Twenty to thirty, pop star. Thirty onwards, fashion photographer.

Q. What is the importance of being a designer apart from discovering aesthetic possibilities and being so-called 'creative'? Ada Fung, London
First of all, you be a designer because you want to be. There is no importance other than self-fulfilment unless we endeavour to contribute something to our world.

Q. Do you think of yourself as having some sort of ethos? Kate Sennert, New York
I didn't know it, but I have an instinctive one. My conscious motivations have shifted over twenty years. Actually, I am surprised by what I feel strongly about these days. I wonder: am I a different person or did I just not know who I was? As professional, commissioned work has increasingly lost its appeal for me, I've had to think a lot about what matters most to me in order to find somewhere to go and something to do. I haven't quite got the answer to that.

Q. How many women have you slept with? Richard Harrington, Amsterdam
Actually, I don't know. I thought I was looking for someone particular, but then I stopped when I realised that I was just looking. Unexpectedly, then, I think I found her.

Q. How much of your time is devoted to pornography? Do you spend more time obtaining it, organising it or enjoying it? A.J. Wells, San Francisco
It's only like video rental. It's always better in the imagination. Generally, it gets me away from issues of aesthetics, but recently, I've found myself seeing ideas and art in it and it takes me back to work. Football is safer.

Q. Who is the sexiest women alive? Nick Knight, Director, SHOWstudio London
Someone I mustn't embarrass online. She knows who she is.

Q. What makes you laugh? Nick Knight, Director, SHOWstudio, London
Whenever I stop worrying about things. I am instinctively happy but life makes me quite sad.

Q. Nick Knight's got a super swanky house in the country. What's your place like? Mark Wagner, New York City
I don't have a place. A nice studio space where I should live, but don't because it's the studio and a handsome storeroom on the City Road in London.

Q. What colour underpants are you wearing? Production Department, Unknown
No colour.

Q. What are you having for dinner tonight - prawn cocktail at 1135? Steve Mackey, London
I think I'd like to go to Carluccios in Smithfield tonight. Would you like to book a table, Steve for around 10.30? You can order for me if you'd like to invite me.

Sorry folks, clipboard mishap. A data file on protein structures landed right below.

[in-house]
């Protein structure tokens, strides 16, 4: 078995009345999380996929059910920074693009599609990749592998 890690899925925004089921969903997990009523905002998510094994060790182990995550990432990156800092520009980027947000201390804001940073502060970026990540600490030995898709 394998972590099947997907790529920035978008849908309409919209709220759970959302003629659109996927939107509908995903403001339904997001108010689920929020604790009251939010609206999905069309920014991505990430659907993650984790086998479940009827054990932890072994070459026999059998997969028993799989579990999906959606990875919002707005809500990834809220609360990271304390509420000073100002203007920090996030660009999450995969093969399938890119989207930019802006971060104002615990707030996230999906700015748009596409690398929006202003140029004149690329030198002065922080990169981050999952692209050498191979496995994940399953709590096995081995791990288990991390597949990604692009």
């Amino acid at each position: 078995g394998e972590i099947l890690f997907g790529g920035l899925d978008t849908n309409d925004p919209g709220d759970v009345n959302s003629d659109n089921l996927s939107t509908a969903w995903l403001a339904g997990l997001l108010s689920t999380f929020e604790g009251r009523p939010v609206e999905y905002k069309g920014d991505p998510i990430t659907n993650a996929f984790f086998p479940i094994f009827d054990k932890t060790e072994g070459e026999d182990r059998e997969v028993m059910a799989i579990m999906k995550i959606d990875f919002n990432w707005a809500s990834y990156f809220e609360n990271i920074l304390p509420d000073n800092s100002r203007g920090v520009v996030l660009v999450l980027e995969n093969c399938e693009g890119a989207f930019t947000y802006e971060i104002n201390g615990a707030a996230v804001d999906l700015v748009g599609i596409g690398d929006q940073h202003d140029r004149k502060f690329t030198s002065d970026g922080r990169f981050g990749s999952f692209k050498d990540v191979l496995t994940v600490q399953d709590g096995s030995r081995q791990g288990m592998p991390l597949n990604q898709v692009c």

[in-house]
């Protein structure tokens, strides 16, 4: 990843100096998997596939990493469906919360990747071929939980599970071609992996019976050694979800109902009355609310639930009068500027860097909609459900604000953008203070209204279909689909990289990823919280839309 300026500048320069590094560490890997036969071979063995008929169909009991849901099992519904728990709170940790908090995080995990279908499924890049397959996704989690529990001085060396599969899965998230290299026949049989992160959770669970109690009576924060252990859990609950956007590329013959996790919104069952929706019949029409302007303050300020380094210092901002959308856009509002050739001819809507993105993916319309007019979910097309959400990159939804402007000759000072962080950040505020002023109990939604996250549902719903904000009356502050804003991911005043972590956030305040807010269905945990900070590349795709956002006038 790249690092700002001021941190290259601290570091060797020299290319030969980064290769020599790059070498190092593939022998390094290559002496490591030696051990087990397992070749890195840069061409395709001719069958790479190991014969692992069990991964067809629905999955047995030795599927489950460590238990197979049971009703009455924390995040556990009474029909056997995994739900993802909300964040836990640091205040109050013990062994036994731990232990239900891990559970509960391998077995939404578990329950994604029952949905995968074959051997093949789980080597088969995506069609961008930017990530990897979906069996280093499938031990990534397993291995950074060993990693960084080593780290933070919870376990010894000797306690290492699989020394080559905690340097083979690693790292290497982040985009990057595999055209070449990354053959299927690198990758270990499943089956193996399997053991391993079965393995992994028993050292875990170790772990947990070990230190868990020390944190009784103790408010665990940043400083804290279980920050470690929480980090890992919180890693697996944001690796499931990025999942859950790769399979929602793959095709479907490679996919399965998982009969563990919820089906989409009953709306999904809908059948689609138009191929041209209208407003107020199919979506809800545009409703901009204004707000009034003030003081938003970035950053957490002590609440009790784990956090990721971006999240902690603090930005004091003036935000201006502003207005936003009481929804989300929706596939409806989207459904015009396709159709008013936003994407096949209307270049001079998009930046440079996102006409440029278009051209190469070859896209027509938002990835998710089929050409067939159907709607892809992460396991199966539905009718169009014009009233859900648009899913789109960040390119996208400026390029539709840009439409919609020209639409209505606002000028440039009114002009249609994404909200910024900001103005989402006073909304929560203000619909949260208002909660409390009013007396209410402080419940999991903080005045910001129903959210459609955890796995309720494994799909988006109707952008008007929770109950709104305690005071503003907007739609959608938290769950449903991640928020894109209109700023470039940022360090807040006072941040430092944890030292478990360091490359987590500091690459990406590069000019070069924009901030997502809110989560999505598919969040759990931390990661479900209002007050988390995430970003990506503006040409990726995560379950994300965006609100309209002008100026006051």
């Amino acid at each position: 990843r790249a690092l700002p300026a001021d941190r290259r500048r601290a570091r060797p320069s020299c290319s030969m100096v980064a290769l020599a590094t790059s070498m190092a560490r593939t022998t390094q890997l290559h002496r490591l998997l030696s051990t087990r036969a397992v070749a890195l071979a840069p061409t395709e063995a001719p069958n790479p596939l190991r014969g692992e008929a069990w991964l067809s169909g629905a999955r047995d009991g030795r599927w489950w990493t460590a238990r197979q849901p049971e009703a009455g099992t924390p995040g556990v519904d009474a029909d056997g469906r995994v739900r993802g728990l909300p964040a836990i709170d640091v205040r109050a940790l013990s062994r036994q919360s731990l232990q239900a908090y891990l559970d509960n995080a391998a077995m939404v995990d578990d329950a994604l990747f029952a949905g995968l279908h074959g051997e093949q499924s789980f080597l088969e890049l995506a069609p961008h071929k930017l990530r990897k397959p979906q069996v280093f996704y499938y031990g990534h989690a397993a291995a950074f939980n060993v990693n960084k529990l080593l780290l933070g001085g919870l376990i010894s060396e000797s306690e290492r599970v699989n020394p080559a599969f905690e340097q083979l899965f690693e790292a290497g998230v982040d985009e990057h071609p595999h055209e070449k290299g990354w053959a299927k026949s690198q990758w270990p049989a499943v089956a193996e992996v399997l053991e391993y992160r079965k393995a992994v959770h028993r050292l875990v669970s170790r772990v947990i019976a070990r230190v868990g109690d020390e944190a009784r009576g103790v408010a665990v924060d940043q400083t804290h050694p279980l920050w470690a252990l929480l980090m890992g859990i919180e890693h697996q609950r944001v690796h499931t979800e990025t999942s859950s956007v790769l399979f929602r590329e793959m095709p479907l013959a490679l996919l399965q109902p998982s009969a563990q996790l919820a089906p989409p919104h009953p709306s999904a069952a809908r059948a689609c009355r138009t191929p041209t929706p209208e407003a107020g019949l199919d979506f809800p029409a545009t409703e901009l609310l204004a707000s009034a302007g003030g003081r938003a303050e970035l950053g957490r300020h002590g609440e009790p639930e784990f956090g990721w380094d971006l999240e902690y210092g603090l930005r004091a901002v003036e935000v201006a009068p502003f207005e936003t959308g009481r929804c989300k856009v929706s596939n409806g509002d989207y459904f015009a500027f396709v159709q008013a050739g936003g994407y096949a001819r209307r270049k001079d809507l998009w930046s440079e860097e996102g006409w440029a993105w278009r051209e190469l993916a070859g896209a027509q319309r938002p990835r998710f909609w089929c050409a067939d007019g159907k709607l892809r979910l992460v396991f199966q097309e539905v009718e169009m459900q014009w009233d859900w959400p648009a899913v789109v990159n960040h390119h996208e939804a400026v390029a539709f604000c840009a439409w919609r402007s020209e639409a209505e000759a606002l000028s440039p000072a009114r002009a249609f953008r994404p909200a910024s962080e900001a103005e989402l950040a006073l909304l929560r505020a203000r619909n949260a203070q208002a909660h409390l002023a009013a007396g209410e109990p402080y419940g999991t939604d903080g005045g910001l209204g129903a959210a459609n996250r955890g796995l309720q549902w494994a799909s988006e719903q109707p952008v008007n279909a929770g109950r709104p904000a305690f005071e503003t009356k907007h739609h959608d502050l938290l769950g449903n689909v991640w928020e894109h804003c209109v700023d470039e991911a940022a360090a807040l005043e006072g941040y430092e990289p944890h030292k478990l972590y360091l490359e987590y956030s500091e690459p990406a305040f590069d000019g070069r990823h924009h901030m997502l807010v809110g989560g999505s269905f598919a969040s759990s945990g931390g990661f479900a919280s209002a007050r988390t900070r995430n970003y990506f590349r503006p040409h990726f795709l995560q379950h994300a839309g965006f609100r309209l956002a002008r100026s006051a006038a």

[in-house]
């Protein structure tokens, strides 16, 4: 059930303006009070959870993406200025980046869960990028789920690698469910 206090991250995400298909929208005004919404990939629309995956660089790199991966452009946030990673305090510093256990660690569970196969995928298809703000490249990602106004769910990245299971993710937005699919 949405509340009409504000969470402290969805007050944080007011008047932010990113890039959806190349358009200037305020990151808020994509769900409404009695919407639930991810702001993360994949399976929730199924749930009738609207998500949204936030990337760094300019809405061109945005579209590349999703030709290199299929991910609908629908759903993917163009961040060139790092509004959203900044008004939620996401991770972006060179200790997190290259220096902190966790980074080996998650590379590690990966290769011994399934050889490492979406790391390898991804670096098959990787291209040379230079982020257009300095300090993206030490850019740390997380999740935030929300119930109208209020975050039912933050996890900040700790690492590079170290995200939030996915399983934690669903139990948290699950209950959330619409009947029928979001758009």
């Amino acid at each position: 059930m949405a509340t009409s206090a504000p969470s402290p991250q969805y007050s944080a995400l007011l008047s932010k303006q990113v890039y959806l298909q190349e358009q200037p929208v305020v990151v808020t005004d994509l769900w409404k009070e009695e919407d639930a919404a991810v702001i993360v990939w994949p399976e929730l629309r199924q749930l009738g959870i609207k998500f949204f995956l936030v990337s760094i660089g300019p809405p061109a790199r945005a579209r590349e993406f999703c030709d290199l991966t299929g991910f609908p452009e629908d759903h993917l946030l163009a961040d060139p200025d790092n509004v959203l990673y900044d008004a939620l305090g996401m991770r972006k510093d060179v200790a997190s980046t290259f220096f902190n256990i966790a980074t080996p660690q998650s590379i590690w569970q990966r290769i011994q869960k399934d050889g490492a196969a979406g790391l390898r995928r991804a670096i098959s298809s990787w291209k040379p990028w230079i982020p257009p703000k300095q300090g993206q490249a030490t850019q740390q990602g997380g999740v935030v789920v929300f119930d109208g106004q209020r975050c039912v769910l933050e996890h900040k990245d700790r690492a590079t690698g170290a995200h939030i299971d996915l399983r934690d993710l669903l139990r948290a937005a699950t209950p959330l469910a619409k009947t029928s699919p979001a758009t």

Q. Worth it? Michael C. Place, London
Definitely. I can't imagine what value that piece will ultimately realise. It's a moment in history.

Q. When were you happiest? Paul, London
Actually, when I was at school. Before I really discovered girls.

Q. Do you ever consider giving in to COMFORT? If so, why don't you? Scott King, London
At present, I don't have any to give in to and haven't had for some time. I don't know where it's going to come from as it would have to be mental as well as physical.

Q. If you were to strip away the appearance and stylish trappings of Peter Saville. What kind of human being would remain? Penny Martin, Editor in Chief, SHOWstudio, London
There has been rather a lot of emphasis on this of late. It was interesting to overhear at the Design Museum opening (of The Peter Saville Show), comments such as 'what a lot of work', as if I didn't really do anything other than be me. In a service industry, you've got to do a hell of a lot for anybody to ever notice YOU. I am not a public figure. My work has come before me. Personally, I am very self-conscious and in some ways insecure. Attempts at personal image have been to compensate for this. Obviously, I've overdone it. Now, I feel happy within myself. I know that I have done something useful that can't be taken away and luckily, I've found that stylish trappings are recyclable. As a person, I'm both selfish and generous at the same time. I think a lot about myself but try to remember that there are other people around me.